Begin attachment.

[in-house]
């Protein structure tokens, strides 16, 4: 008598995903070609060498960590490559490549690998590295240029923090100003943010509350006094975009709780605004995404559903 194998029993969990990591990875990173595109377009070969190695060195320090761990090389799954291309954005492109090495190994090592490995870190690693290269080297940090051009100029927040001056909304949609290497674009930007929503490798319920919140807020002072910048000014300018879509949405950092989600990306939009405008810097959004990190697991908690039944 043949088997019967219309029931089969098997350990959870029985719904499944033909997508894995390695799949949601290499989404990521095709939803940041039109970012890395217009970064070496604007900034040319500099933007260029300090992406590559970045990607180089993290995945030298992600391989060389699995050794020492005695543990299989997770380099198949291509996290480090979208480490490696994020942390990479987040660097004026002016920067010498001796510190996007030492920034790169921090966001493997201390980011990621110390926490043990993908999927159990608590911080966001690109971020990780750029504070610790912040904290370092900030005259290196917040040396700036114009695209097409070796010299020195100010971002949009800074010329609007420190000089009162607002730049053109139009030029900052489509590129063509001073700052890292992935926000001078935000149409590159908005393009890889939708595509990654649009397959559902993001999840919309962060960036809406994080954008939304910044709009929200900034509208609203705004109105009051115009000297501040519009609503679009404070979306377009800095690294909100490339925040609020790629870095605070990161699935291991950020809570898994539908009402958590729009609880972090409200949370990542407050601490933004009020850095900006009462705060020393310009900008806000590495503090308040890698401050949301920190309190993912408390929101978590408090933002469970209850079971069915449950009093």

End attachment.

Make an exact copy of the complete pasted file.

[in-house]
């Protein structure tokens, strides 16, 4: 008598995903070609060498960590490559490549690998590295240029923090100003943010509350006094975009709780605004995404559903 194998029993969990990591990875990173595109377009070969190695060195320090761990090389799954291309954005492109090495190994090592490995870190690693290269080297940090051009100029927040001056909304949609290497674009930007929503490798319920919140807020002072910048000014300018879509949405950092989600990306939009405008810097959004990190697991908690039944 043949088997019967219309029931089969098997350990959870029985719904499944033909997508894995390695799949949601290499989404990521095709939803940041039109970012890395217009970064070496604007900034040319500099933007260029300090992406590559970045990607180089993290995945030298992600391989060389699995050794020492005695543990299989997770380099198949291509996290480090979208480490490696994020942390990479987040660097004026002016920067010498001796510190996007030492920034790169921090966001493997201390980011990621110390926490043990993908999927159990608590911080966001690109971020990780750029504070610790912040904290370092900030005259290196917040040396700036114009695209097409070796010299020195100010971002949009800074010329609007420190000089009162607002730049053109139009030029900052489509590129063509001073700052890292992935926000001078935000149409590159908005393009890889939708595509990654649009397959559902993001999840919309962060960036809406994080954008939304910044709009929200900034509208609203705004109105009051115009000297501040519009609503679009404070979306377009800095690294909100490339925040609020790629870095605070990161699935291991950020809570898994539908009402958590729009609880972090409200949370990542407050601490933004009020850095900006009462705060020393310009900008806000590495503090308040890698401050949301920190309190993912408390929101978590408090933002469970209850079971069915449950009093």